MAJOR CLIMATE CHANGE OCCURRED 5,200 YEARS AGO
EVIDENCE SUGGESTS THAT HISTORY COULD REPEAT ITSELFCOLUMBUS, Ohio -- Glaciologist Lonnie Thompson worries that he may have found clues that show history repeating itself, and if he is right, the result could have important implications to modern society.
Quelccaya ice cap. Annual accumulation
layers are clearly visible;
A professor of geological sciences at Ohio State and a researcher with the Byrd Polar Research Center, Thompson points to markers in numerous records suggesting that the climate was altered suddenly some 5,200 years ago with severe impacts.Evidence shows that around 5,200 years ago, solar output first dropped precipitously and then surged over a short period. It is this huge solar energy oscillation that Thompson believes may have triggered the climate change he sees in all those records.He points to perfectly preserved plants he discovered that recently emerged from the Quelccaya ice cap in the Peruvian Andes as that glacier retreats. This monstrous glacier, some 551 feet (168 meters) deep, has shown an exponentially increasing rate of retreat since his first observations in 1963.
The plants were carbon-dated to determine their age and tests indicated they had been buried by the ice for perhaps 5,200 years. That suggests that somehow, the climate had shifted suddenly and severely to capture the plants and preserve them until now.In 1991, hikers found the preserved body of a man trapped in an Alpine glacier and freed as it retreated. Later tests showed that the human – dubbed Oetzi – became trapped and died around 5,200 years ago.
Professor Lonnie Thompson
“Something happened back at this time and it was monumental,” Thompson said. “But it didn’t seem monumental to humans then because there were only approximately 250 million people occupying the planet, compared to the 6.4 billion we now have.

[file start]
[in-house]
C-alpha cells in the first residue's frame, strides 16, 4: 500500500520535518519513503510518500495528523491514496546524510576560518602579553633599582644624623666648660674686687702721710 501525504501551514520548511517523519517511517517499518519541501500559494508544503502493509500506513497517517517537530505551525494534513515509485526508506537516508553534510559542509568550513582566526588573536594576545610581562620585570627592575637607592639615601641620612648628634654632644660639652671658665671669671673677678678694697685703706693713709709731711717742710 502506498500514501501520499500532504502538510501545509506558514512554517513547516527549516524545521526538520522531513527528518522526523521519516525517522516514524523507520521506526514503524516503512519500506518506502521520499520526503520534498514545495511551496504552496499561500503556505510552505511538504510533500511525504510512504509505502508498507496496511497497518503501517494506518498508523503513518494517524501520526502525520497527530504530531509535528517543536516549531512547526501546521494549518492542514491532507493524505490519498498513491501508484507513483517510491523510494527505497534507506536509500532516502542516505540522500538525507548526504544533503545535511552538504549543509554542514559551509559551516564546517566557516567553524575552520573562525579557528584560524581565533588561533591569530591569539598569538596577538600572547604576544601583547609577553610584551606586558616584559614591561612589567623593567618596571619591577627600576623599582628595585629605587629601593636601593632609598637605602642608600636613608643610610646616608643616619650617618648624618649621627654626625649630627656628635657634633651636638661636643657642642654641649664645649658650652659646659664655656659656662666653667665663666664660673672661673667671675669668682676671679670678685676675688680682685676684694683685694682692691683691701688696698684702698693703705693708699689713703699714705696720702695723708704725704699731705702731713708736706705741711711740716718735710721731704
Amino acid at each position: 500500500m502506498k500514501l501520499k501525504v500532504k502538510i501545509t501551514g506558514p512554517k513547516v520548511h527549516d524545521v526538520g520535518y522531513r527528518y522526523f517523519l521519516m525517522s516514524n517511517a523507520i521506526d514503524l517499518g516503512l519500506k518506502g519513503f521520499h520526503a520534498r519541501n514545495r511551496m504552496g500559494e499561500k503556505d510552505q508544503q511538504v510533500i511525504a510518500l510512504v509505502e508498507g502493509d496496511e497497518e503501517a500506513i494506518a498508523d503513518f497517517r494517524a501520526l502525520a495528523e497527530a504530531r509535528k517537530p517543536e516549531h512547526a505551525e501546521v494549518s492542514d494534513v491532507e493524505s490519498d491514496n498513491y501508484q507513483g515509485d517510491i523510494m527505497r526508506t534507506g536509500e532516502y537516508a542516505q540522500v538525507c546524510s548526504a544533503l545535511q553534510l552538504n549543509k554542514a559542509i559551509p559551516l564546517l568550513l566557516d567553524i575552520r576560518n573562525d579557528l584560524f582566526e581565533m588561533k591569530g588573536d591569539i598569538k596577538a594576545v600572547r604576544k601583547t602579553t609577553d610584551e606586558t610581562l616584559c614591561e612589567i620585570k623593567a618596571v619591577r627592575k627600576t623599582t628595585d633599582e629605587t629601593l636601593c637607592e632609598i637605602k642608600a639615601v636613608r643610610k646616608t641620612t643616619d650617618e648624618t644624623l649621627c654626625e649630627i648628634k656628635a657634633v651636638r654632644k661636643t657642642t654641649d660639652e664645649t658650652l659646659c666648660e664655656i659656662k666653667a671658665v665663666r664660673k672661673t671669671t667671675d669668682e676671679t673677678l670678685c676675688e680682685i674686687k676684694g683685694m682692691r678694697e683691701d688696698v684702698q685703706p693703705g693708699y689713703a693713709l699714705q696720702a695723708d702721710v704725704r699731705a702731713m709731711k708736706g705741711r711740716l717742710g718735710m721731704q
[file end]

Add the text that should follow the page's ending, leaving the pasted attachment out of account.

“The evidence clearly points back to this point in history and to some event that occurred. It also points to similar changes occurring in today’s climate as well,” he said.“To me, these are things we really need to be concerned about.” The impact of a climate change of that magnitude on a modern world would be tremendous, he said. Seventy percent of the population lives in the world’s tropics and major climate changes would directly impact most of them. Thompson believes that the 5,200-year old event may have been caused by a dramatic fluctuation in solar energy reaching the earth. Scientists know that a historic global cooling called the Little Ice Age, from 1450 to 1850 A.D., coincided with two periods of decreased solar activity. Evidence shows that around 5,200 years ago, solar output first dropped precipitously and then surged over a short period. It is this huge solar energy oscillation that Thompson believes may have triggered the climate change he sees in all those records. “The climate system is remarkably sensitive to natural variability,” he said. “It’s likely that it is equally sensitive to effects brought on by human activity, changes like increased greenhouse gases, altered land-use policies and fossil-fuel dependence. “Any prudent person would agree that we don’t yet understand the complexities with the climate system and, since we don’t, we should be extremely cautious in how much we ‘tweak’ the system,” he said. “The evidence is clear that a major climate change is underway.”
Source: Ohio State University Research
Contact: Lonnie Thompson, (614) 292-6652;email@example.comWritten by Earle Holland, (614) 292-8384; Holland.firstname.lastname@example.org.